3 adCenter Optimization Tips

After you’ve set up your adCenter account (see Greg Habermann‘s fantastic guide here), it’s time to really dig into the adCenter platform and optimize.

Many people haven’t spent a lot of time learning the features and quirks of Microsoft’s platform, which is understandable given Bing’s smaller market share to date. But now is the perfect time to dive into adCenter and learn how to get the most out of it for the upcoming holiday season and beyond.

Tip 1: Your Yahoo Keyword List Will Have Gaps When Ported to adCenter

Yahoo’s keyword normalization was a lot different than Bing’s (or Google’s, for that matter). Anyone who has uploaded a granular, well built Google keyword list into Yahoo knows that Yahoo usually kicks out somewhere between 30 and 50 percent of the list. That’s because Yahoo’s matching system normalized a huge number of queries into the same search.

For example, if you tried to load the following keywords into Yahoo, all but one would be kicked out:

  • Man shoes
  • Men shoes
  • Man shoe
  • Man’s shoes
  • Men’s shoes

To Yahoo’s system, these are all the exact same query — so while you were only allowed to load one of these keywords, that keyword would match to any of the above queries.

If you simply port your Yahoo keywords into adCenter, you’re leaving plenty of gaps. Microsoft’s keyword normalization is much more in line with Google’s, meaning you’ll wind up with much better coverage by porting over your Google keywords list.

The one major thing that adCenter does normalize is possessives. If you tried to load the above list of five keywords into adCenter, the last two keywords would be declined as duplicates, because they’re simply possessive forms of keywords included earlier on the list. AdCenter doesn’t see the ‘s on any keyword, so whichever version appears first will be the one that adCenter takes. The best idea is simply to remove possessives from your keyword list to avoid confusion.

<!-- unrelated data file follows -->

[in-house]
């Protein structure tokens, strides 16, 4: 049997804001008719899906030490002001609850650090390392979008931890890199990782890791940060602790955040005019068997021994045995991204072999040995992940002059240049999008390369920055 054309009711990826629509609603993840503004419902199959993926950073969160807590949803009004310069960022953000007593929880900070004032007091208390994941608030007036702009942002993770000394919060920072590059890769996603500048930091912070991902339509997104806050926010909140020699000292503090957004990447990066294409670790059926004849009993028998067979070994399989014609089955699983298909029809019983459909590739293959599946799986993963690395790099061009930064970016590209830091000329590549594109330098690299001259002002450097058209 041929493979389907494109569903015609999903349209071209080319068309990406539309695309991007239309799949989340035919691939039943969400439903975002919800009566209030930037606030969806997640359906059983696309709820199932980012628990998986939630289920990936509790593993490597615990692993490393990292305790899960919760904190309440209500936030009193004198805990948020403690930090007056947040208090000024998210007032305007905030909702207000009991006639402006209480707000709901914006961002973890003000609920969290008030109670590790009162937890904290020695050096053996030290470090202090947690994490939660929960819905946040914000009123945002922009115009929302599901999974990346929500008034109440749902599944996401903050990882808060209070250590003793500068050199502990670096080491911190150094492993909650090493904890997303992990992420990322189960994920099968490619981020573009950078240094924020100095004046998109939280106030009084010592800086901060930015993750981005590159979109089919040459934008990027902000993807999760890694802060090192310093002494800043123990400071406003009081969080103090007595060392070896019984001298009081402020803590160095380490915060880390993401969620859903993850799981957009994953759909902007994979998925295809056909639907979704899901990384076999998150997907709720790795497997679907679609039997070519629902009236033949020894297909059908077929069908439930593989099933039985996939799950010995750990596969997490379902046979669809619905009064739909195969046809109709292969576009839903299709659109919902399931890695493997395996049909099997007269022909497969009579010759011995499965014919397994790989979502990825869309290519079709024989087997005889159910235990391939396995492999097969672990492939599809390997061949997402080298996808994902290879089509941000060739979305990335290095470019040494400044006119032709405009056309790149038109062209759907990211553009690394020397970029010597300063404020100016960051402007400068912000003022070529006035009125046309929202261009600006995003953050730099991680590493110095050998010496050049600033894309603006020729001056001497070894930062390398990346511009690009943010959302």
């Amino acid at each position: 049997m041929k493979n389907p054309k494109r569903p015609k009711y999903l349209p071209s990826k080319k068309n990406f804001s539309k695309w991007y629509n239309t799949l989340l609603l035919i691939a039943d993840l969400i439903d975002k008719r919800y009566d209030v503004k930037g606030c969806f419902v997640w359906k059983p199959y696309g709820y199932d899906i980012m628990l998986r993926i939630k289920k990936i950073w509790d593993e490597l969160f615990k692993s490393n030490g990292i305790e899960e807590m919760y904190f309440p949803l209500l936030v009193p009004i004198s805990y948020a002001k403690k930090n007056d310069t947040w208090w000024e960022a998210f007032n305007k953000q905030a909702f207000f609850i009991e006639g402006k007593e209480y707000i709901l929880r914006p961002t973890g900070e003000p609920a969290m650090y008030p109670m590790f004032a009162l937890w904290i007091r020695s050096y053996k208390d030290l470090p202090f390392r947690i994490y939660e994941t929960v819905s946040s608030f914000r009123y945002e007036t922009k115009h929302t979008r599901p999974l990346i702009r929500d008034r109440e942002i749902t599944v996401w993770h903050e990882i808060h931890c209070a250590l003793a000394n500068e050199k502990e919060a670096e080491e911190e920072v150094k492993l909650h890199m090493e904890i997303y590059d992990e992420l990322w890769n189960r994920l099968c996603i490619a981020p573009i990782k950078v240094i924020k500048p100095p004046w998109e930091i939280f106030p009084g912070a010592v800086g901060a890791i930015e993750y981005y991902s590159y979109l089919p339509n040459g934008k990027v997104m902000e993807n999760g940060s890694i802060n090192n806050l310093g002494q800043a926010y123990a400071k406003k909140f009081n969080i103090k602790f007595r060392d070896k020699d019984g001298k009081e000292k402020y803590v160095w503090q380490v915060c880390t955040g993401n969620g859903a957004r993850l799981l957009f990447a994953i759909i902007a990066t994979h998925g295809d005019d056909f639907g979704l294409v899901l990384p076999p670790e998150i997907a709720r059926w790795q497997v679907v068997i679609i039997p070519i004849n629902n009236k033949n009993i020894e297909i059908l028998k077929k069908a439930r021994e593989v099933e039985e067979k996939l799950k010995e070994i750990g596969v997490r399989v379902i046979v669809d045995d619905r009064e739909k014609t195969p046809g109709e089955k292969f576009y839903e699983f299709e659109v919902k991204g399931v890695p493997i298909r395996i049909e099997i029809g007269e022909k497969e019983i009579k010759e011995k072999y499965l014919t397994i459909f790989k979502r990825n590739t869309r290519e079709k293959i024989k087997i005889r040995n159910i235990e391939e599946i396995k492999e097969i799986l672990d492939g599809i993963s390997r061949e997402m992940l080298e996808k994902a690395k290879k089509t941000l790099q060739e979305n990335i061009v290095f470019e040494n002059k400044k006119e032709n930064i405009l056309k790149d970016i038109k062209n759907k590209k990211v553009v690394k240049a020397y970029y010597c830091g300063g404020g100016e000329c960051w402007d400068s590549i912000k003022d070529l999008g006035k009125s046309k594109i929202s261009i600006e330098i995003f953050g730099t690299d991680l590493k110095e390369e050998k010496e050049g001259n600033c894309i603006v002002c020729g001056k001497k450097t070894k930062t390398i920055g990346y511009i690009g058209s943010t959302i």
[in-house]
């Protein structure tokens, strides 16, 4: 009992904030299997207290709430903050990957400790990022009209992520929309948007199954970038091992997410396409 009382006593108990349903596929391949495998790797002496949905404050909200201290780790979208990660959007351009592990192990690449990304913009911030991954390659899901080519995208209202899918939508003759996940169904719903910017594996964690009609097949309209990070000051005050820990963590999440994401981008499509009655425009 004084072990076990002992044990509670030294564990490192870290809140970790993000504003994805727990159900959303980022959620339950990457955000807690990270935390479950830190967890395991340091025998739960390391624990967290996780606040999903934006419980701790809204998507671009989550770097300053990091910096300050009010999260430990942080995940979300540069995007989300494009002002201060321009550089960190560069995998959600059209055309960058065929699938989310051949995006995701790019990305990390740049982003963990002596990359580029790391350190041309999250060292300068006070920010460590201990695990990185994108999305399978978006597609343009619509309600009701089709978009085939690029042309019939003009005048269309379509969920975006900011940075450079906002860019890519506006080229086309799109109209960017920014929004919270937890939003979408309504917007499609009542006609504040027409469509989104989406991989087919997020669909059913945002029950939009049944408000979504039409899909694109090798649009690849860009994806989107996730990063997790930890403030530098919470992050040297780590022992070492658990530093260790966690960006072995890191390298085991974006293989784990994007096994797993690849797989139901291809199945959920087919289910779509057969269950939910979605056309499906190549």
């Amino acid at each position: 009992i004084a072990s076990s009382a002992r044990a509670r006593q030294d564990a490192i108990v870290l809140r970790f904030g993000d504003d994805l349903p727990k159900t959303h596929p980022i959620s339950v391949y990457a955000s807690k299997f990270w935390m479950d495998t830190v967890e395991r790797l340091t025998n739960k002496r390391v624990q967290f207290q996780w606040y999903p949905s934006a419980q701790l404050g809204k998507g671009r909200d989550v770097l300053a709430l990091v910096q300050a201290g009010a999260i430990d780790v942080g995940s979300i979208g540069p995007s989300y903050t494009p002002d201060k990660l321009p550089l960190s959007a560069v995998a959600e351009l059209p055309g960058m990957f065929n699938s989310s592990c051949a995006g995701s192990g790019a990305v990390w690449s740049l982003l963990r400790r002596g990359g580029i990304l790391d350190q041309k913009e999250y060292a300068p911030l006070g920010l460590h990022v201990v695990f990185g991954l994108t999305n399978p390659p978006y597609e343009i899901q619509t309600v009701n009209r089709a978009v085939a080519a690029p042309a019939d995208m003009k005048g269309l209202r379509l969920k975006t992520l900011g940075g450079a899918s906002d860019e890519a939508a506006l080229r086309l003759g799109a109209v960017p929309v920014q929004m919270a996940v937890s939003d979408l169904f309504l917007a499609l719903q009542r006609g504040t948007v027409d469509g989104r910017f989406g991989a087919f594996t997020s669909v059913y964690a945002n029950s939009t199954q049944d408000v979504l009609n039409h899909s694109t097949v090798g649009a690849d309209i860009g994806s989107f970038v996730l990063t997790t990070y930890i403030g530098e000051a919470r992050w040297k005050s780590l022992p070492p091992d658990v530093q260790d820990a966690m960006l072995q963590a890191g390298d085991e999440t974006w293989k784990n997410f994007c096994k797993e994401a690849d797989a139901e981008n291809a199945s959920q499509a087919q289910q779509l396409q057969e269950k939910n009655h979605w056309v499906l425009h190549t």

So use your Google keyword list for adCenter — you’ll wind up with much better coverage and have less keyword building to do in the future.

Tip 2: Take Advantage of adCenter’s {Param} function

Microsoft adCenter has an awesome feature that can be leveraged to deliver dynamic, keyword specific creative — and almost no one is taking advantage of it.

Each keyword in adCenter has three fields for custom ad content (labeled Param1, Param2, and Param3). If you’re using keyword-level URLs (and you should be), Param1 is where you put that landing page and each ad will have {Param1} listed as the landing page. This is telling adCenter that when that ad appears, it should look at the contents of Param1 for the keyword that triggered the ad and use these contents as the destination URL.

What many people don’t realize is that you can use these fields to customize any part of your ad. This is a case where adCenter has a cool feature that Google doesn’t offer, but most people don’t spend much time optimizing their adCenter accounts specifically so this awesome feature is underused.